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                THE RED ELEPHANT        
            There are many contradicting stories with regards to the origin of the red elephant on all Lancia's competition cars. We believe the following to be correct…  
            In 1952, Scuderia Lancia competed in the Giro di Sicily with an Aurelia Series 2 with a lowered roof line. One of the drivers - Enrico Anselmi - had used an elephant as a personal emblem on his car for some years. He allowed the Lancia team to use "his" elephant. That was the first time the elephant was used on a Lancia competition car.  
            The symbol of the galloping elephant apparently originates in Eastern mythology as a symbol of victory, providing the trunk is stretched forward. This is how the elephant chosen by Gianni Lancia was drawn, first in light blue and later as now in bright red.  
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                THE HIGH FIDELITY LOGO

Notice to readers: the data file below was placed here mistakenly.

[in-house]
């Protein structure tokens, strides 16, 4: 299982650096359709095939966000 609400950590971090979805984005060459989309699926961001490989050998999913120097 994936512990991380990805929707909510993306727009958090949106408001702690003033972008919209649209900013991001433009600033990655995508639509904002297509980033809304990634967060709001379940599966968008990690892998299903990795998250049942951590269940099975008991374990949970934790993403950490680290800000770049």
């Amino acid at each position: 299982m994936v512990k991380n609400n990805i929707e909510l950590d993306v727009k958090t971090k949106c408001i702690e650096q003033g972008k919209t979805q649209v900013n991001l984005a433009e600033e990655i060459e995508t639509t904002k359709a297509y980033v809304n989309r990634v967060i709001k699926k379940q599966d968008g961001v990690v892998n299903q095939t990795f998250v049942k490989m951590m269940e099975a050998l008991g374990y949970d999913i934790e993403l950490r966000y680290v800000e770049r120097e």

In 1960, an exclusive club for loyal Lancia owners  - the Hi.Fi. Club - was set up at the Geneva Motor Show by Lancia's Dr. Alfredo Della Seta. "Hi.Fi." stood for High Fidelity and owners who had purchased at least 6 new Lancia cars during any period were eligable for membership. Their radiator badge was engraved with the initials of the owner and the year of their first Lancia purchase. Stars corresponding to the number of Lancia cars owned were attached to the badge (white star for one car, blue for five and red for ten).  
            In 1961, the Flaminia Coupes competing in the European Touring car series (of which one was driven by Giorgio Pianta, one of the engineers heavily involved with the development of the later sports and rally cars) started using the letters H and F.   
            In 1963, a group of amateur owners set up the unofficial Lancia competition team. By 1965 this group grew into the official Lancia Squadra Corsa which had Cesare Fiorio as a freelance manager. His team combined the galloping red elephant and the letters "HF" on their cars.  
            In 1966, the letters "HF" for the first time were included in the name of the legendary Fulvia HF coupe which remained practically unbeatable on the world rally stages. The incredible success of the Fulvia HF ensured the "HF" badge became associated with high performance in motorsport and it was decided to make the "HF" sign the official logo of the company's sports cars. This tradition was further implemented when the mythical Stratos HF dominated rallying between 1974 and 1978.